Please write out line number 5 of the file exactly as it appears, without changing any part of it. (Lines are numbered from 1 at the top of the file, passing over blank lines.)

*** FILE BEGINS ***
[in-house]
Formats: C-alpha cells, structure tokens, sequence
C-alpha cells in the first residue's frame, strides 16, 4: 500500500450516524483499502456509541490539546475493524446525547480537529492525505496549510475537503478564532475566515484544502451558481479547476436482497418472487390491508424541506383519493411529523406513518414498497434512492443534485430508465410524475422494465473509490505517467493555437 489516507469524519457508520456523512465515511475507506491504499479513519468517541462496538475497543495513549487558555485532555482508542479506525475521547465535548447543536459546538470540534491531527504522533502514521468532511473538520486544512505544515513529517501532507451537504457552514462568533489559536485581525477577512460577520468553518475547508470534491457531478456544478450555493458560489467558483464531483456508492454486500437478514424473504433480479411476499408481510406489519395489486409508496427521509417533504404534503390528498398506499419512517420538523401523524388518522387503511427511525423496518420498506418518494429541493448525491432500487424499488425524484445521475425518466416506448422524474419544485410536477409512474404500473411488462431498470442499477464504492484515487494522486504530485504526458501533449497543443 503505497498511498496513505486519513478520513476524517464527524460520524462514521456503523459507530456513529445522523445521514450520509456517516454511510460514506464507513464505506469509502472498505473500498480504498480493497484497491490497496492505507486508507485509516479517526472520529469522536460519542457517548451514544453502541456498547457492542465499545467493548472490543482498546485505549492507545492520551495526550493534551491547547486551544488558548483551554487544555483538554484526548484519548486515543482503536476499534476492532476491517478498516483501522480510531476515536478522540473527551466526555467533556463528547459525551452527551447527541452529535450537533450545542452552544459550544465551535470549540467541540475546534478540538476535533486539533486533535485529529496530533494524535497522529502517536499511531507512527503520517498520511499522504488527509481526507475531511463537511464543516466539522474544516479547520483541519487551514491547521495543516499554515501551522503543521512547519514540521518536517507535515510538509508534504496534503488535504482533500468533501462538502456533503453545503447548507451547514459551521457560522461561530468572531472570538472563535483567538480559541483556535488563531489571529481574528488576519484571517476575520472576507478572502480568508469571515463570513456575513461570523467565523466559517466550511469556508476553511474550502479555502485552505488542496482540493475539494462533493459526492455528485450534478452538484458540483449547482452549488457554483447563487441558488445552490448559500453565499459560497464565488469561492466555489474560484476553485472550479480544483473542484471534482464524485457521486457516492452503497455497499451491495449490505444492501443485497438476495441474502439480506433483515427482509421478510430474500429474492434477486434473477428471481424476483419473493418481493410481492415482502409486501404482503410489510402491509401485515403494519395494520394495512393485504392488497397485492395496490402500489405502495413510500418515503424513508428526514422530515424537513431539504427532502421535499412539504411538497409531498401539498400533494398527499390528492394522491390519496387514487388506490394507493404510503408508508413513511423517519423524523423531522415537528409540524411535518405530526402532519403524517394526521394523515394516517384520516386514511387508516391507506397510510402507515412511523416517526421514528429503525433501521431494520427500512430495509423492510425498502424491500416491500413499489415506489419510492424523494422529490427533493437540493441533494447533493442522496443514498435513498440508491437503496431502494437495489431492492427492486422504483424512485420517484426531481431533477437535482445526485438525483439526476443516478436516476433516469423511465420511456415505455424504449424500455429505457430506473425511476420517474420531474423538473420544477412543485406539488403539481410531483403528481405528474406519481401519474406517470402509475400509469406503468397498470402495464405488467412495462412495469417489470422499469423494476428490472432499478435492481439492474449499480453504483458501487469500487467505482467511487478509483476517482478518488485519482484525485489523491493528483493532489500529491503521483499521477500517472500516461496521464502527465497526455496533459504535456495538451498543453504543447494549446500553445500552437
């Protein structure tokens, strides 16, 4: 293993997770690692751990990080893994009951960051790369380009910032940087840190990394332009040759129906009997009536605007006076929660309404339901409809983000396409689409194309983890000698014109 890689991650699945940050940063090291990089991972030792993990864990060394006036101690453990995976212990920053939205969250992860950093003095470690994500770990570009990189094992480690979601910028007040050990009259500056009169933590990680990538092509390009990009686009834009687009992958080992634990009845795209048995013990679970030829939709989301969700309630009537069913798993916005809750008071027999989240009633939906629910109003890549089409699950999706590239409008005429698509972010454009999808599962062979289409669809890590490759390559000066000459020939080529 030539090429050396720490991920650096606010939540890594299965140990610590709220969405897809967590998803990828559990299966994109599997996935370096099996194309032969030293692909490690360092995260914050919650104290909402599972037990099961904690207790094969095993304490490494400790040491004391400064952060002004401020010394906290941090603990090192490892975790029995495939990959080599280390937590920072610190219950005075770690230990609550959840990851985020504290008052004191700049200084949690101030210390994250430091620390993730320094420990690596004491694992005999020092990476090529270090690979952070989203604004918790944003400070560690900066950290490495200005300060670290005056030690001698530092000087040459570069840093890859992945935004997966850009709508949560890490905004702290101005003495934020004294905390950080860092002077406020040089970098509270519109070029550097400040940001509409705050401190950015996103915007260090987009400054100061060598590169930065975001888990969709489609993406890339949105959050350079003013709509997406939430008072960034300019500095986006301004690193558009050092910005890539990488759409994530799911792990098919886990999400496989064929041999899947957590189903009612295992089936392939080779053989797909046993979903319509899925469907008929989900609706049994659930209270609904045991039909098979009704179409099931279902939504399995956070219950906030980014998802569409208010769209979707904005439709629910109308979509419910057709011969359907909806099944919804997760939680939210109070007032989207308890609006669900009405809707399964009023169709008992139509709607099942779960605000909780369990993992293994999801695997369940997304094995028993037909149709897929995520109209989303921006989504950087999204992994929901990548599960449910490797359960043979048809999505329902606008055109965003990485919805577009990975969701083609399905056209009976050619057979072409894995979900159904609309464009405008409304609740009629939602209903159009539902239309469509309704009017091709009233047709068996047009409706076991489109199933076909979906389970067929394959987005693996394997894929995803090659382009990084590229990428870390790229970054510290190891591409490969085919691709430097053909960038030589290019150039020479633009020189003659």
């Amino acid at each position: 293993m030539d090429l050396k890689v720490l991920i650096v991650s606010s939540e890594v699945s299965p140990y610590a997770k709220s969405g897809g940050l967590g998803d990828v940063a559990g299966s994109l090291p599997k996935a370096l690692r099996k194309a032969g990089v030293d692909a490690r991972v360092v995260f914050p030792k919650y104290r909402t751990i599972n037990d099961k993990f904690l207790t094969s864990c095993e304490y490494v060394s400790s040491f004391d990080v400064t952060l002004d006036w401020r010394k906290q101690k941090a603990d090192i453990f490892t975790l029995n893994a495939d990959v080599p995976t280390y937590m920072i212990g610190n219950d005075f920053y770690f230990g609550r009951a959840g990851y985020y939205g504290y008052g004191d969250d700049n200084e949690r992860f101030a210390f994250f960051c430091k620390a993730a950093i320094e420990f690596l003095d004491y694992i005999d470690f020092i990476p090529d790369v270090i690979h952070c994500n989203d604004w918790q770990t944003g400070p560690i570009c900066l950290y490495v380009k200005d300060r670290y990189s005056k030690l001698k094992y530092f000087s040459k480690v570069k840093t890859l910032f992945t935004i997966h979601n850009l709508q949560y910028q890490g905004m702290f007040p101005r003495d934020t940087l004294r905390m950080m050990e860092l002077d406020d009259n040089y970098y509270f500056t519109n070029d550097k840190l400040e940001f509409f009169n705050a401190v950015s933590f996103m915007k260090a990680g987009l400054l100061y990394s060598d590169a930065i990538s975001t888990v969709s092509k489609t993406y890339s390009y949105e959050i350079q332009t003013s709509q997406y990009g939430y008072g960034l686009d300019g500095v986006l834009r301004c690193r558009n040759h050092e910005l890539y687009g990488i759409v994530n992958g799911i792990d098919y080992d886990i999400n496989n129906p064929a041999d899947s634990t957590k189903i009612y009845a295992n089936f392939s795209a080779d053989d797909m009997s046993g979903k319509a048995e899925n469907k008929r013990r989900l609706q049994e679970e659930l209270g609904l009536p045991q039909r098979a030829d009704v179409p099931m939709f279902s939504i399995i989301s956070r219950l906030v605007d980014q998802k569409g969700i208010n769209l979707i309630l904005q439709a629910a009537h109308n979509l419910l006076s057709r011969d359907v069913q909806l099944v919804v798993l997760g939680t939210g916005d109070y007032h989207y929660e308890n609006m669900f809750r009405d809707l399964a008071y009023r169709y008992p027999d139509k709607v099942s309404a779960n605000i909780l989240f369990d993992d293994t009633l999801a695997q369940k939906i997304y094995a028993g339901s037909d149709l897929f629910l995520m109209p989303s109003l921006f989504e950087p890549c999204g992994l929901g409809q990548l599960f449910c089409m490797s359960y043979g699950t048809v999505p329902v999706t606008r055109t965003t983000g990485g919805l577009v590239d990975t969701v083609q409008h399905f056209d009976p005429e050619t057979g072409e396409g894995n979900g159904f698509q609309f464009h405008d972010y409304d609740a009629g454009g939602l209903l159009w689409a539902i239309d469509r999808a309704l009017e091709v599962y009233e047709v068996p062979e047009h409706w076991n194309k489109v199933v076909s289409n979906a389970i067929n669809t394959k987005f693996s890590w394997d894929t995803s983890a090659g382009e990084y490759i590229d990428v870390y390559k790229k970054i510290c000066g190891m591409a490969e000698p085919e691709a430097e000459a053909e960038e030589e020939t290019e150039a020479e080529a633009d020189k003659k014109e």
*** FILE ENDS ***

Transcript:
């Amino acid at each position: 293993m030539d090429l050396k890689v720490l991920i650096v991650s606010s939540e890594v699945s299965p140990y610590a997770k709220s969405g897809g940050l967590g998803d990828v940063a559990g299966s994109l090291p599997k996935a370096l690692r099996k194309a032969g990089v030293d692909a490690r991972v360092v995260f914050p030792k919650y104290r909402t751990i599972n037990d099961k993990f904690l207790t094969s864990c095993e304490y490494v060394s400790s040491f004391d990080v400064t952060l002004d006036w401020r010394k906290q101690k941090a603990d090192i453990f490892t975790l029995n893994a495939d990959v080599p995976t280390y937590m920072i212990g610190n219950d005075f920053y770690f230990g609550r009951a959840g990851y985020y939205g504290y008052g004191d969250d700049n200084e949690r992860f101030a210390f994250f960051c430091k620390a993730a950093i320094e420990f690596l003095d004491y694992i005999d470690f020092i990476p090529d790369v270090i690979h952070c994500n989203d604004w918790q770990t944003g400070p560690i570009c900066l950290y490495v380009k200005d300060r670290y990189s005056k030690l001698k094992y530092f000087s040459k480690v570069k840093t890859l910032f992945t935004i997966h979601n850009l709508q949560y910028q890490g905004m702290f007040p101005r003495d934020t940087l004294r905390m950080m050990e860092l002077d406020d009259n040089y970098y509270f500056t519109n070029d550097k840190l400040e940001f509409f009169n705050a401190v950015s933590f996103m915007k260090a990680g987009l400054l100061y990394s060598d590169a930065i990538s975001t888990v969709s092509k489609t993406y890339s390009y949105e959050i350079q332009t003013s709509q997406y990009g939430y008072g960034l686009d300019g500095v986006l834009r301004c690193r558009n040759h050092e910005l890539y687009g990488i759409v994530n992958g799911i792990d098919y080992d886990i999400n496989n129906p064929a041999d899947s634990t957590k189903i009612y009845a295992n089936f392939s795209a080779d053989d797909m009997s046993g979903k319509a048995e899925n469907k008929r013990r989900l609706q049994e679970e659930l209270g609904l009536p045991q039909r098979a030829d009704v179409p099931m939709f279902s939504i399995i989301s956070r219950l906030v605007d980014q998802k569409g969700i208010n769209l979707i309630l904005q439709a629910a009537h109308n979509l419910l006076s057709r011969d359907v069913q909806l099944v919804v798993l997760g939680t939210g916005d109070y007032h989207y929660e308890n609006m669900f809750r009405d809707l399964a008071y009023r169709y008992p027999d139509k709607v099942s309404a779960n605000i909780l989240f369990d993992d293994t009633l999801a695997q369940k939906i997304y094995a028993g339901s037909d149709l897929f629910l995520m109209p989303s109003l921006f989504e950087p890549c999204g992994l929901g409809q990548l599960f449910c089409m490797s359960y043979g699950t048809v999505p329902v999706t606008r055109t965003t983000g990485g919805l577009v590239d990975t969701v083609q409008h399905f056209d009976p005429e050619t057979g072409e396409g894995n979900g159904f698509q609309f464009h405008d972010y409304d609740a009629g454009g939602l209903l159009w689409a539902i239309d469509r999808a309704l009017e091709v599962y009233e047709v068996p062979e047009h409706w076991n194309k489109v199933v076909s289409n979906a389970i067929n669809t394959k987005f693996s890590w394997d894929t995803s983890a090659g382009e990084y490759i590229d990428v870390y390559k790229k970054i510290c000066g190891m591409a490969e000698p085919e691709a430097e000459a053909e960038e030589e020939t290019e150039a020479e080529a633009d020189k003659k014109e």